First Great Western Class 180 DMU 2 sets coupled together at London Paddington Station. All Class 180 DMU’s were pulled from service by the end of 2007 and returned to their leasing company with less than 6 years of operation due to reliability problems. They were replaced by refubished 30 year old HST train sets retired by other operators. I personally think this is a awesome shot, showing off the curved livery of the trains.

The InterCity 125 was the brand name of British Rail's High Speed Train (HST) fleet. The InterCity 125 train is made up of two power cars, one at each end of a fixed formation of carriages, and is capable of 125 mph (201 km/h) in regular service. Initially the sets were classified as Classes 253 and 254. A modified variant of the power cars operates in Australia as part of the XPT train.

The Class 390 Pendolino is a type of train used in Great Britain. They are electric multiple units using Fiat's tilting train pendolino technology and built by Fiat Ferroviaria. Fifty-three 9-car units were built for Virgin Trains from 2001 to 2004 for operation on the West Coast Main Line (WCML). The trains were the last to be assembled at Alstom's Washwood Heath plant, in Birmingham, before its closure in 2005.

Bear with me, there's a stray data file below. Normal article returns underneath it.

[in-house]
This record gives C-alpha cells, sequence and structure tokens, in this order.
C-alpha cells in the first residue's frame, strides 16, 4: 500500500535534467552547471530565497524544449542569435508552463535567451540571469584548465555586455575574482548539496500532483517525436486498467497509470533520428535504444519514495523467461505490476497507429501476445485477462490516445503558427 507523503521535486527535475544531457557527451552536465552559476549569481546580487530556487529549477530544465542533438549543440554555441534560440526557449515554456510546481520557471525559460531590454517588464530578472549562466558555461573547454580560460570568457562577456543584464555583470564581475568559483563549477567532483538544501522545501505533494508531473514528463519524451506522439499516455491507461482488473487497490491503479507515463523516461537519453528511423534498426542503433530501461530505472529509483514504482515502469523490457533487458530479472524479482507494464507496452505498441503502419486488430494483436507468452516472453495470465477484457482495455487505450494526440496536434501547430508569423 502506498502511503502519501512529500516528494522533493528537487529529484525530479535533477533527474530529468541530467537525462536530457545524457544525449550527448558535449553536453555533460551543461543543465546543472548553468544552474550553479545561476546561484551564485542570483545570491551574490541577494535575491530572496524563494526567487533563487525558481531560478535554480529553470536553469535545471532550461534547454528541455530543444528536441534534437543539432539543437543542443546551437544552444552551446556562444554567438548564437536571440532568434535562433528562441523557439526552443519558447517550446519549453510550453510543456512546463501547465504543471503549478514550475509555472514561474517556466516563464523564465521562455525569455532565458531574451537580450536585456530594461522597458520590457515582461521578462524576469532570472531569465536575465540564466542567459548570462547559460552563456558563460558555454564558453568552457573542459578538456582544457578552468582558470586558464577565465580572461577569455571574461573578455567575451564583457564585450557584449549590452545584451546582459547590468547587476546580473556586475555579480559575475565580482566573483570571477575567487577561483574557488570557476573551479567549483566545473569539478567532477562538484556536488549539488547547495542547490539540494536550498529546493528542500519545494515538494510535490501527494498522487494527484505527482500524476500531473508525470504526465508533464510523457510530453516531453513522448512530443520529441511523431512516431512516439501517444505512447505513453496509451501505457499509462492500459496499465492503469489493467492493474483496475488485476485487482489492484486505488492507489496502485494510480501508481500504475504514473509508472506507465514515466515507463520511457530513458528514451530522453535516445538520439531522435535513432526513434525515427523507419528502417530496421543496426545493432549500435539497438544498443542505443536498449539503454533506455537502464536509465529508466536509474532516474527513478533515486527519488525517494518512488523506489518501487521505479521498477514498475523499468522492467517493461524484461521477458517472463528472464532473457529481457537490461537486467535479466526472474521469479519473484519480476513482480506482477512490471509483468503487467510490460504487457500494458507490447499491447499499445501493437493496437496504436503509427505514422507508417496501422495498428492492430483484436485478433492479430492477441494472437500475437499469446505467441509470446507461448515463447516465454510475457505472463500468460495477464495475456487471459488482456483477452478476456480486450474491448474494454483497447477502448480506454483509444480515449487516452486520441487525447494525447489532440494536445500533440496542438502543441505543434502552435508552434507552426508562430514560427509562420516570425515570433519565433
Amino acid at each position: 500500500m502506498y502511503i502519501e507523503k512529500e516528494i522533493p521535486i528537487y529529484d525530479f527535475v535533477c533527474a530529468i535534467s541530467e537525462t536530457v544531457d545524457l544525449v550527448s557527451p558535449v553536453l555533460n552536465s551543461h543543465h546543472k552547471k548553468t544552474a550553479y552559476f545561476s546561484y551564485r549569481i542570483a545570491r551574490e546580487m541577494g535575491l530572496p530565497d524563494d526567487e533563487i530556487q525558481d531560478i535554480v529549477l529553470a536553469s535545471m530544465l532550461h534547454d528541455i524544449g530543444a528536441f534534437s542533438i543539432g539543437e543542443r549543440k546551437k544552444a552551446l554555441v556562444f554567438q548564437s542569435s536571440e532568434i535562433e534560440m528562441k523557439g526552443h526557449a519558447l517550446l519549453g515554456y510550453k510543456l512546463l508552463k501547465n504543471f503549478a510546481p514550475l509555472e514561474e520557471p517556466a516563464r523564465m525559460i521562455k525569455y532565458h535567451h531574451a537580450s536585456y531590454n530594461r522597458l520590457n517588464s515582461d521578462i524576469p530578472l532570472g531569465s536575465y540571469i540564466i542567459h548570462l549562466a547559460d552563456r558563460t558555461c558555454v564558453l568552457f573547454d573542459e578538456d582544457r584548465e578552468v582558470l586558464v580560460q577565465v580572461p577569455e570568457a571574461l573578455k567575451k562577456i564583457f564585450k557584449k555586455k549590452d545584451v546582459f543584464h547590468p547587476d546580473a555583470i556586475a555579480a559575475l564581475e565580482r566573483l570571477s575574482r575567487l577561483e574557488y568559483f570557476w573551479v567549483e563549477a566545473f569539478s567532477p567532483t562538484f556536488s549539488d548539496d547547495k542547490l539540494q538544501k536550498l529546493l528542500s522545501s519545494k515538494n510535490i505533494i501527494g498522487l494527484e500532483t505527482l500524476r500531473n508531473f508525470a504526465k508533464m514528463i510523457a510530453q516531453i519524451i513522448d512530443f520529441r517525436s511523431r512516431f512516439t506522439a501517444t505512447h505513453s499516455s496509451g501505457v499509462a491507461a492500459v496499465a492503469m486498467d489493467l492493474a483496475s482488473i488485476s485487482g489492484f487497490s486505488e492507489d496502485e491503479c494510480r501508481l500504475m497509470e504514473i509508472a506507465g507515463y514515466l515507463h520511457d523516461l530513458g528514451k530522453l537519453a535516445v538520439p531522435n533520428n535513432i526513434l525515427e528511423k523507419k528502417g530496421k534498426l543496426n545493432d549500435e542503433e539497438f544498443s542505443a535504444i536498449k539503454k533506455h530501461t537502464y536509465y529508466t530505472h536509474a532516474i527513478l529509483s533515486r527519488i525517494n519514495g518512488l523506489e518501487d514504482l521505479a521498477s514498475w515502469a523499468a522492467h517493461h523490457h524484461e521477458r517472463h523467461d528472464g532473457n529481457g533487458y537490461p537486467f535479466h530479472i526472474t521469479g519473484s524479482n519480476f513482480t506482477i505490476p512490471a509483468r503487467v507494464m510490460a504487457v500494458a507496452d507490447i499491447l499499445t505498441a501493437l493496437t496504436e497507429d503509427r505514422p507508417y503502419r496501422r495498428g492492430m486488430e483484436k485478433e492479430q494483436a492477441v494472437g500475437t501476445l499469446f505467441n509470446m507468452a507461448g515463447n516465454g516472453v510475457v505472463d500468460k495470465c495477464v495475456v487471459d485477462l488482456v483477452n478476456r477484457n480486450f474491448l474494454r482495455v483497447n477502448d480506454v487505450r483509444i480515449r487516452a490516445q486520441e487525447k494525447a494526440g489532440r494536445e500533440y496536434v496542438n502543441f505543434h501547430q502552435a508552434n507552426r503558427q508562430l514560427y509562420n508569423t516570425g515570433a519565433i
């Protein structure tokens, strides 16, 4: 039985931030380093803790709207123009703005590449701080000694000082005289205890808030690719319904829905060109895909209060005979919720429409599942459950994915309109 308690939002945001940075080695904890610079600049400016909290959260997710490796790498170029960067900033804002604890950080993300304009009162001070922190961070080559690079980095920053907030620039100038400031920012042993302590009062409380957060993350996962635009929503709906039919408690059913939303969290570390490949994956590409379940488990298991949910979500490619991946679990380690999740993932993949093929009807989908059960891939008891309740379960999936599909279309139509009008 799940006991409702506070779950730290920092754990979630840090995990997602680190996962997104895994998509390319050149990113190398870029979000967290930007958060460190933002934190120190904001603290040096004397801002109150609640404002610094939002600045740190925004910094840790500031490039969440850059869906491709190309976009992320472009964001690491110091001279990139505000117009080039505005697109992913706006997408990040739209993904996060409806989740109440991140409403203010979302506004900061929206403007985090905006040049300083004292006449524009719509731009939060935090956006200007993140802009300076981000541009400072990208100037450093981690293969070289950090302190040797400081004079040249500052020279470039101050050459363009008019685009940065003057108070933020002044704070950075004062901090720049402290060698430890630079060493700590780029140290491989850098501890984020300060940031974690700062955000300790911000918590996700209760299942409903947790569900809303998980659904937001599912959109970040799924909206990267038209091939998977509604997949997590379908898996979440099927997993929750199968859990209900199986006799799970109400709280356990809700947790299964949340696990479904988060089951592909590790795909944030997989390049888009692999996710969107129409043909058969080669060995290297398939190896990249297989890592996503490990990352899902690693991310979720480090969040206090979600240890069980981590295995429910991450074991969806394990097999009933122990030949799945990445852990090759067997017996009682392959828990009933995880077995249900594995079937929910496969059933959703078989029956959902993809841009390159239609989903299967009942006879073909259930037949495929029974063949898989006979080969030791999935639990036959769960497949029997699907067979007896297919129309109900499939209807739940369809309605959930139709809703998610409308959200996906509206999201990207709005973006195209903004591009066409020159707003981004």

Shunting signals allow a train to move forward onto a line which may already be occupied. Shunting signals may be attached to a main signal in which case they are only illuminated when the shunting movement is required (known as a subsidiary signal), and they display two white lights at an angle of 45 degrees. The driver may pass the signal with caution at a speed which allows the train to stop short of any obstruction.

The British Rail Class 43 is the TOPS classification used for the InterCity 125 High Speed Train power cars, built by BREL from 1976 to 1982. The class is the fastest diesel unit in the world, with an absolute maximum of 148 mph (238 km/h), and 125 mph (201 km/h) regular service speed, although there are claims that this diesel rail speed record has been broken twice unofficially: by Russian (168 mph, 1992) and Spanish (159 mph, 2002-07-09) trains.